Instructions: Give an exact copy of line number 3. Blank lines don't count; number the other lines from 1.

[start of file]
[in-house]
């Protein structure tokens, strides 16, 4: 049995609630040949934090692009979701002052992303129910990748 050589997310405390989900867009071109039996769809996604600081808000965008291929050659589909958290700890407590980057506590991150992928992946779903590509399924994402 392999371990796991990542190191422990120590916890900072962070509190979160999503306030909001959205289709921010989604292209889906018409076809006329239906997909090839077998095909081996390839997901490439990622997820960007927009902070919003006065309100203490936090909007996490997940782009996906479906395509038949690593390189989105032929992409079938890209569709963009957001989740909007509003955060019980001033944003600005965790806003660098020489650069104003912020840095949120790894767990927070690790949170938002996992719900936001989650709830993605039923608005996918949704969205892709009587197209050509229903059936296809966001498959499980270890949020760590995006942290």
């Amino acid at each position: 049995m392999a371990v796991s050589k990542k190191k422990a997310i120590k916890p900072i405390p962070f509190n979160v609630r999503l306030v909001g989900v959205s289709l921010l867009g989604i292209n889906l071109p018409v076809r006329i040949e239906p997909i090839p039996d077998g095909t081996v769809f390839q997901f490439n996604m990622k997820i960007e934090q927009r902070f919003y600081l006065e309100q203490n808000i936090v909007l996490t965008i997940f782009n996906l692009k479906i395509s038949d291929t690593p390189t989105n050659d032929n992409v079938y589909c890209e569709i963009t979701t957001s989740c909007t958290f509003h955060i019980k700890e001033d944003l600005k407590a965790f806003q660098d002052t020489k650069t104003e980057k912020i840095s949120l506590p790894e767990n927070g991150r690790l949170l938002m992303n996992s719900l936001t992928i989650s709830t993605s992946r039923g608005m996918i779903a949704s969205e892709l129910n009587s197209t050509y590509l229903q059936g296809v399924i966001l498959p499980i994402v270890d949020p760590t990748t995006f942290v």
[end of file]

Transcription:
């Amino acid at each position: 049995m392999a371990v796991s050589k990542k190191k422990a997310i120590k916890p900072i405390p962070f509190n979160v609630r999503l306030v909001g989900v959205s289709l921010l867009g989604i292209n889906l071109p018409v076809r006329i040949e239906p997909i090839p039996d077998g095909t081996v769809f390839q997901f490439n996604m990622k997820i960007e934090q927009r902070f919003y600081l006065e309100q203490n808000i936090v909007l996490t965008i997940f782009n996906l692009k479906i395509s038949d291929t690593p390189t989105n050659d032929n992409v079938y589909c890209e569709i963009t979701t957001s989740c909007t958290f509003h955060i019980k700890e001033d944003l600005k407590a965790f806003q660098d002052t020489k650069t104003e980057k912020i840095s949120l506590p790894e767990n927070g991150r690790l949170l938002m992303n996992s719900l936001t992928i989650s709830t993605s992946r039923g608005m996918i779903a949704s969205e892709l129910n009587s197209t050509y590509l229903q059936g296809v399924i966001l498959p499980i994402v270890d949020p760590t990748t995006f942290v």